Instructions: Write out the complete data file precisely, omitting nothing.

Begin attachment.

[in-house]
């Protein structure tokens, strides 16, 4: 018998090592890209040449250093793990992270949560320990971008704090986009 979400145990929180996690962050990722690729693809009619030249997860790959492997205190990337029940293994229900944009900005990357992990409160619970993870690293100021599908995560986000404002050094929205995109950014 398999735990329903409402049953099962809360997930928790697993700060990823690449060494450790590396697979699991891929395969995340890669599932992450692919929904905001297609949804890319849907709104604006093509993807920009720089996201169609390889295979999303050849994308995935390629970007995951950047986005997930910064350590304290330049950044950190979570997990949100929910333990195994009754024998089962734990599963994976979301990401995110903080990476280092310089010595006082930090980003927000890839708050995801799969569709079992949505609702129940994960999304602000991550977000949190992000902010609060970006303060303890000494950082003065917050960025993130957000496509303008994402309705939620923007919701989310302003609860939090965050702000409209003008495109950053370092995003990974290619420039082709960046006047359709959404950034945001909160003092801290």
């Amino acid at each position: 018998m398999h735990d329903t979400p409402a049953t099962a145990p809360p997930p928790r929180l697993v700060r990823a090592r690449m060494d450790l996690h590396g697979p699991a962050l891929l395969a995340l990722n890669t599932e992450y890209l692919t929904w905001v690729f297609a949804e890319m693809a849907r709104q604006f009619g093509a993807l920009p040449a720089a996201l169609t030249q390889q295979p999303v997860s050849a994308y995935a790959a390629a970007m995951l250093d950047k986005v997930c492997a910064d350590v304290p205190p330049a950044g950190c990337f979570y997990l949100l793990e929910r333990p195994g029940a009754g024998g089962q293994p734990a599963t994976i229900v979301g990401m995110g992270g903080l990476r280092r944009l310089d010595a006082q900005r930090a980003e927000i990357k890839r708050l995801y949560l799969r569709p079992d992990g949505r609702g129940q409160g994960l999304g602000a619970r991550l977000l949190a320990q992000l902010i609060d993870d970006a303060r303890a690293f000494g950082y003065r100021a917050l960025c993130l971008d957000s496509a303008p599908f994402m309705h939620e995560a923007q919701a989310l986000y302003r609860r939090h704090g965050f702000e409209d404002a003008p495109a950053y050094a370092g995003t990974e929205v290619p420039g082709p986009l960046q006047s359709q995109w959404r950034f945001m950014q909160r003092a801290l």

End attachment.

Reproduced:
[in-house]
């Protein structure tokens, strides 16, 4: 018998090592890209040449250093793990992270949560320990971008704090986009 979400145990929180996690962050990722690729693809009619030249997860790959492997205190990337029940293994229900944009900005990357992990409160619970993870690293100021599908995560986000404002050094929205995109950014 398999735990329903409402049953099962809360997930928790697993700060990823690449060494450790590396697979699991891929395969995340890669599932992450692919929904905001297609949804890319849907709104604006093509993807920009720089996201169609390889295979999303050849994308995935390629970007995951950047986005997930910064350590304290330049950044950190979570997990949100929910333990195994009754024998089962734990599963994976979301990401995110903080990476280092310089010595006082930090980003927000890839708050995801799969569709079992949505609702129940994960999304602000991550977000949190992000902010609060970006303060303890000494950082003065917050960025993130957000496509303008994402309705939620923007919701989310302003609860939090965050702000409209003008495109950053370092995003990974290619420039082709960046006047359709959404950034945001909160003092801290």
């Amino acid at each position: 018998m398999h735990d329903t979400p409402a049953t099962a145990p809360p997930p928790r929180l697993v700060r990823a090592r690449m060494d450790l996690h590396g697979p699991a962050l891929l395969a995340l990722n890669t599932e992450y890209l692919t929904w905001v690729f297609a949804e890319m693809a849907r709104q604006f009619g093509a993807l920009p040449a720089a996201l169609t030249q390889q295979p999303v997860s050849a994308y995935a790959a390629a970007m995951l250093d950047k986005v997930c492997a910064d350590v304290p205190p330049a950044g950190c990337f979570y997990l949100l793990e929910r333990p195994g029940a009754g024998g089962q293994p734990a599963t994976i229900v979301g990401m995110g992270g903080l990476r280092r944009l310089d010595a006082q900005r930090a980003e927000i990357k890839r708050l995801y949560l799969r569709p079992d992990g949505r609702g129940q409160g994960l999304g602000a619970r991550l977000l949190a320990q992000l902010i609060d993870d970006a303060r303890a690293f000494g950082y003065r100021a917050l960025c993130l971008d957000s496509a303008p599908f994402m309705h939620e995560a923007q919701a989310l986000y302003r609860r939090h704090g965050f702000e409209d404002a003008p495109a950053y050094a370092g995003t990974e929205v290619p420039g082709p986009l960046q006047s359709q995109w959404r950034f945001m950014q909160r003092a801290l």